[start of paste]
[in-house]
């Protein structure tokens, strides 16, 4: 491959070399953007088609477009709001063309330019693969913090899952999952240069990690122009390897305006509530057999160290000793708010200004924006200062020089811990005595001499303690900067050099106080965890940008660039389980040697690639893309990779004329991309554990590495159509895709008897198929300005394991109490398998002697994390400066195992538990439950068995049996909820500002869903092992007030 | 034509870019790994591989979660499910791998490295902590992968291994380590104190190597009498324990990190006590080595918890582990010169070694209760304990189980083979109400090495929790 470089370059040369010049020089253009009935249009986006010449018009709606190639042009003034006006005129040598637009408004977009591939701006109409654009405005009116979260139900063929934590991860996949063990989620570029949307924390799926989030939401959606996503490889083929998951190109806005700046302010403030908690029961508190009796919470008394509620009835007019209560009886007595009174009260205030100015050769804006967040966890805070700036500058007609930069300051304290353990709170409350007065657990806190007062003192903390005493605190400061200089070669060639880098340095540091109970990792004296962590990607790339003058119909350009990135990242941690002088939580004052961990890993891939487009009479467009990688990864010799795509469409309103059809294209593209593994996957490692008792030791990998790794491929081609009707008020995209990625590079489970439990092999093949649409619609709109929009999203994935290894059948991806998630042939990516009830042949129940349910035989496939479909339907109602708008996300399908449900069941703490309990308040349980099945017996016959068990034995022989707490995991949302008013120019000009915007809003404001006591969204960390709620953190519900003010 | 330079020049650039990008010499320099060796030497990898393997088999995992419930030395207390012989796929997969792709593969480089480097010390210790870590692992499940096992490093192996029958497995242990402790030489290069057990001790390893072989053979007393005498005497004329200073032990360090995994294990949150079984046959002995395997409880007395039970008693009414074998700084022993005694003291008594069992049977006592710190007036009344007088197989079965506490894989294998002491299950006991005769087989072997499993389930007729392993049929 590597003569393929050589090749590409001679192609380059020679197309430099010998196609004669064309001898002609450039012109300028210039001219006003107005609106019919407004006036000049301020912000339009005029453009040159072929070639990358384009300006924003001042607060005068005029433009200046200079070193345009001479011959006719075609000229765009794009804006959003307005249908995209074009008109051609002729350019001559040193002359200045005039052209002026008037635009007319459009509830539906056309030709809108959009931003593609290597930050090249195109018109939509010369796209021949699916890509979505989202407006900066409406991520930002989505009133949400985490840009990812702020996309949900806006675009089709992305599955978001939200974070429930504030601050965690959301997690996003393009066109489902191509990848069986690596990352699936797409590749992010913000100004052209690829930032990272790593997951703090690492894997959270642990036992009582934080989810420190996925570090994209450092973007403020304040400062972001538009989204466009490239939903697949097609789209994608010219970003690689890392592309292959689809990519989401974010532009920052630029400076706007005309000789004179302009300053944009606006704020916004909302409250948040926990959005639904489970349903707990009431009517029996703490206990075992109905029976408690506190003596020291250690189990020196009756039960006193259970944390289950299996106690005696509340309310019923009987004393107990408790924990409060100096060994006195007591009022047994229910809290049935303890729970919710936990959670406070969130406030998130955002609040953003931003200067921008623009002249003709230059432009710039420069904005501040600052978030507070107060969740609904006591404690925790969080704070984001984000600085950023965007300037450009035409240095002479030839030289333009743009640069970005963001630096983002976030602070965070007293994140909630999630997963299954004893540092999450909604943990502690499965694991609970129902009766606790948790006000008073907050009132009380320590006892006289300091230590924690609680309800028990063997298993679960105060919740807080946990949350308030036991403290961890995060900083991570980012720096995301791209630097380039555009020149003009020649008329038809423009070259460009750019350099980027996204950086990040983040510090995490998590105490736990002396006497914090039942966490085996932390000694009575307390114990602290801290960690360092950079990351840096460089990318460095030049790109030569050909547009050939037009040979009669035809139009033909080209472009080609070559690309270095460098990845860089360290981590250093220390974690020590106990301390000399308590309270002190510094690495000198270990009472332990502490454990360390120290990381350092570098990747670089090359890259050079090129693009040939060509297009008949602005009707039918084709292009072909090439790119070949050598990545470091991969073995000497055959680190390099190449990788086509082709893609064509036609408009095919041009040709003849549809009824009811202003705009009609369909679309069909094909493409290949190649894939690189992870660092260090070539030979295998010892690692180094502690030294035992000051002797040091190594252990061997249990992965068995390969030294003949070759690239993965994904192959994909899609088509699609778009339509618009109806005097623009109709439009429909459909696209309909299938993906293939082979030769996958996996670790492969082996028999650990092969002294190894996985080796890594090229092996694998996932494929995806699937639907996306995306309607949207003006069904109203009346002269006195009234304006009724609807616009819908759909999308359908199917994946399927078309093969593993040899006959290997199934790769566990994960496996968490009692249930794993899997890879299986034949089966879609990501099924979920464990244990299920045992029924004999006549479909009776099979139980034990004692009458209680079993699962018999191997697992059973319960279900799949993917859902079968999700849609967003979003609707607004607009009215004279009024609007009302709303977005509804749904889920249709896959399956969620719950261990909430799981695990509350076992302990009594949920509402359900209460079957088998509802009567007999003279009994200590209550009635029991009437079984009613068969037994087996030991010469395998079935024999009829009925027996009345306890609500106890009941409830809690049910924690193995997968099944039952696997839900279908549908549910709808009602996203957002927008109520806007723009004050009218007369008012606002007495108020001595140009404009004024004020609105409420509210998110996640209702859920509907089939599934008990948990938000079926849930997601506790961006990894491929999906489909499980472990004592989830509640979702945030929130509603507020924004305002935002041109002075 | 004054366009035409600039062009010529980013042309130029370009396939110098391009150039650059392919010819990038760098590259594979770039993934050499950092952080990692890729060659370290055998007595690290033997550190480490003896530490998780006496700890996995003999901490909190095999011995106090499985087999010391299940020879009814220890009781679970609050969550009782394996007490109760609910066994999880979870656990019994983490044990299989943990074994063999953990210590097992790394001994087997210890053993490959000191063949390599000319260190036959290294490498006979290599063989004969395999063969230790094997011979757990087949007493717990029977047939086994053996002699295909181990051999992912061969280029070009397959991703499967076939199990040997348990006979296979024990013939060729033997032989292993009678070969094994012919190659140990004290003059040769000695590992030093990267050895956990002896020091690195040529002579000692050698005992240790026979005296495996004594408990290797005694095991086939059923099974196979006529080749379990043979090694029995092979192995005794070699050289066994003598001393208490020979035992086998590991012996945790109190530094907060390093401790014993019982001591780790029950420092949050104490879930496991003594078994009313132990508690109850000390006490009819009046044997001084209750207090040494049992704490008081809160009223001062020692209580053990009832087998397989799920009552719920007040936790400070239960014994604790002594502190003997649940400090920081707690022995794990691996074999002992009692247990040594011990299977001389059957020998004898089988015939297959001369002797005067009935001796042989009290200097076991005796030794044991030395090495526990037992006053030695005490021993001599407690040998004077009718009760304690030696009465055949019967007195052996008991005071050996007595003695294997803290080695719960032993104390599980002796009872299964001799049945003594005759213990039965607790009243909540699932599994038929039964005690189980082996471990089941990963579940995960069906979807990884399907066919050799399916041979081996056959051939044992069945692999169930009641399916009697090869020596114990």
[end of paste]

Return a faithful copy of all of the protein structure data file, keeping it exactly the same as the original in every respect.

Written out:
[in-house]
């Protein structure tokens, strides 16, 4: 491959070399953007088609477009709001063309330019693969913090899952999952240069990690122009390897305006509530057999160290000793708010200004924006200062020089811990005595001499303690900067050099106080965890940008660039389980040697690639893309990779004329991309554990590495159509895709008897198929300005394991109490398998002697994390400066195992538990439950068995049996909820500002869903092992007030 | 034509870019790994591989979660499910791998490295902590992968291994380590104190190597009498324990990190006590080595918890582990010169070694209760304990189980083979109400090495929790 470089370059040369010049020089253009009935249009986006010449018009709606190639042009003034006006005129040598637009408004977009591939701006109409654009405005009116979260139900063929934590991860996949063990989620570029949307924390799926989030939401959606996503490889083929998951190109806005700046302010403030908690029961508190009796919470008394509620009835007019209560009886007595009174009260205030100015050769804006967040966890805070700036500058007609930069300051304290353990709170409350007065657990806190007062003192903390005493605190400061200089070669060639880098340095540091109970990792004296962590990607790339003058119909350009990135990242941690002088939580004052961990890993891939487009009479467009990688990864010799795509469409309103059809294209593209593994996957490692008792030791990998790794491929081609009707008020995209990625590079489970439990092999093949649409619609709109929009999203994935290894059948991806998630042939990516009830042949129940349910035989496939479909339907109602708008996300399908449900069941703490309990308040349980099945017996016959068990034995022989707490995991949302008013120019000009915007809003404001006591969204960390709620953190519900003010 | 330079020049650039990008010499320099060796030497990898393997088999995992419930030395207390012989796929997969792709593969480089480097010390210790870590692992499940096992490093192996029958497995242990402790030489290069057990001790390893072989053979007393005498005497004329200073032990360090995994294990949150079984046959002995395997409880007395039970008693009414074998700084022993005694003291008594069992049977006592710190007036009344007088197989079965506490894989294998002491299950006991005769087989072997499993389930007729392993049929 590597003569393929050589090749590409001679192609380059020679197309430099010998196609004669064309001898002609450039012109300028210039001219006003107005609106019919407004006036000049301020912000339009005029453009040159072929070639990358384009300006924003001042607060005068005029433009200046200079070193345009001479011959006719075609000229765009794009804006959003307005249908995209074009008109051609002729350019001559040193002359200045005039052209002026008037635009007319459009509830539906056309030709809108959009931003593609290597930050090249195109018109939509010369796209021949699916890509979505989202407006900066409406991520930002989505009133949400985490840009990812702020996309949900806006675009089709992305599955978001939200974070429930504030601050965690959301997690996003393009066109489902191509990848069986690596990352699936797409590749992010913000100004052209690829930032990272790593997951703090690492894997959270642990036992009582934080989810420190996925570090994209450092973007403020304040400062972001538009989204466009490239939903697949097609789209994608010219970003690689890392592309292959689809990519989401974010532009920052630029400076706007005309000789004179302009300053944009606006704020916004909302409250948040926990959005639904489970349903707990009431009517029996703490206990075992109905029976408690506190003596020291250690189990020196009756039960006193259970944390289950299996106690005696509340309310019923009987004393107990408790924990409060100096060994006195007591009022047994229910809290049935303890729970919710936990959670406070969130406030998130955002609040953003931003200067921008623009002249003709230059432009710039420069904005501040600052978030507070107060969740609904006591404690925790969080704070984001984000600085950023965007300037450009035409240095002479030839030289333009743009640069970005963001630096983002976030602070965070007293994140909630999630997963299954004893540092999450909604943990502690499965694991609970129902009766606790948790006000008073907050009132009380320590006892006289300091230590924690609680309800028990063997298993679960105060919740807080946990949350308030036991403290961890995060900083991570980012720096995301791209630097380039555009020149003009020649008329038809423009070259460009750019350099980027996204950086990040983040510090995490998590105490736990002396006497914090039942966490085996932390000694009575307390114990602290801290960690360092950079990351840096460089990318460095030049790109030569050909547009050939037009040979009669035809139009033909080209472009080609070559690309270095460098990845860089360290981590250093220390974690020590106990301390000399308590309270002190510094690495000198270990009472332990502490454990360390120290990381350092570098990747670089090359890259050079090129693009040939060509297009008949602005009707039918084709292009072909090439790119070949050598990545470091991969073995000497055959680190390099190449990788086509082709893609064509036609408009095919041009040709003849549809009824009811202003705009009609369909679309069909094909493409290949190649894939690189992870660092260090070539030979295998010892690692180094502690030294035992000051002797040091190594252990061997249990992965068995390969030294003949070759690239993965994904192959994909899609088509699609778009339509618009109806005097623009109709439009429909459909696209309909299938993906293939082979030769996958996996670790492969082996028999650990092969002294190894996985080796890594090229092996694998996932494929995806699937639907996306995306309607949207003006069904109203009346002269006195009234304006009724609807616009819908759909999308359908199917994946399927078309093969593993040899006959290997199934790769566990994960496996968490009692249930794993899997890879299986034949089966879609990501099924979920464990244990299920045992029924004999006549479909009776099979139980034990004692009458209680079993699962018999191997697992059973319960279900799949993917859902079968999700849609967003979003609707607004607009009215004279009024609007009302709303977005509804749904889920249709896959399956969620719950261990909430799981695990509350076992302990009594949920509402359900209460079957088998509802009567007999003279009994200590209550009635029991009437079984009613068969037994087996030991010469395998079935024999009829009925027996009345306890609500106890009941409830809690049910924690193995997968099944039952696997839900279908549908549910709808009602996203957002927008109520806007723009004050009218007369008012606002007495108020001595140009404009004024004020609105409420509210998110996640209702859920509907089939599934008990948990938000079926849930997601506790961006990894491929999906489909499980472990004592989830509640979702945030929130509603507020924004305002935002041109002075 | 004054366009035409600039062009010529980013042309130029370009396939110098391009150039650059392919010819990038760098590259594979770039993934050499950092952080990692890729060659370290055998007595690290033997550190480490003896530490998780006496700890996995003999901490909190095999011995106090499985087999010391299940020879009814220890009781679970609050969550009782394996007490109760609910066994999880979870656990019994983490044990299989943990074994063999953990210590097992790394001994087997210890053993490959000191063949390599000319260190036959290294490498006979290599063989004969395999063969230790094997011979757990087949007493717990029977047939086994053996002699295909181990051999992912061969280029070009397959991703499967076939199990040997348990006979296979024990013939060729033997032989292993009678070969094994012919190659140990004290003059040769000695590992030093990267050895956990002896020091690195040529002579000692050698005992240790026979005296495996004594408990290797005694095991086939059923099974196979006529080749379990043979090694029995092979192995005794070699050289066994003598001393208490020979035992086998590991012996945790109190530094907060390093401790014993019982001591780790029950420092949050104490879930496991003594078994009313132990508690109850000390006490009819009046044997001084209750207090040494049992704490008081809160009223001062020692209580053990009832087998397989799920009552719920007040936790400070239960014994604790002594502190003997649940400090920081707690022995794990691996074999002992009692247990040594011990299977001389059957020998004898089988015939297959001369002797005067009935001796042989009290200097076991005796030794044991030395090495526990037992006053030695005490021993001599407690040998004077009718009760304690030696009465055949019967007195052996008991005071050996007595003695294997803290080695719960032993104390599980002796009872299964001799049945003594005759213990039965607790009243909540699932599994038929039964005690189980082996471990089941990963579940995960069906979807990884399907066919050799399916041979081996056959051939044992069945692999169930009641399916009697090869020596114990």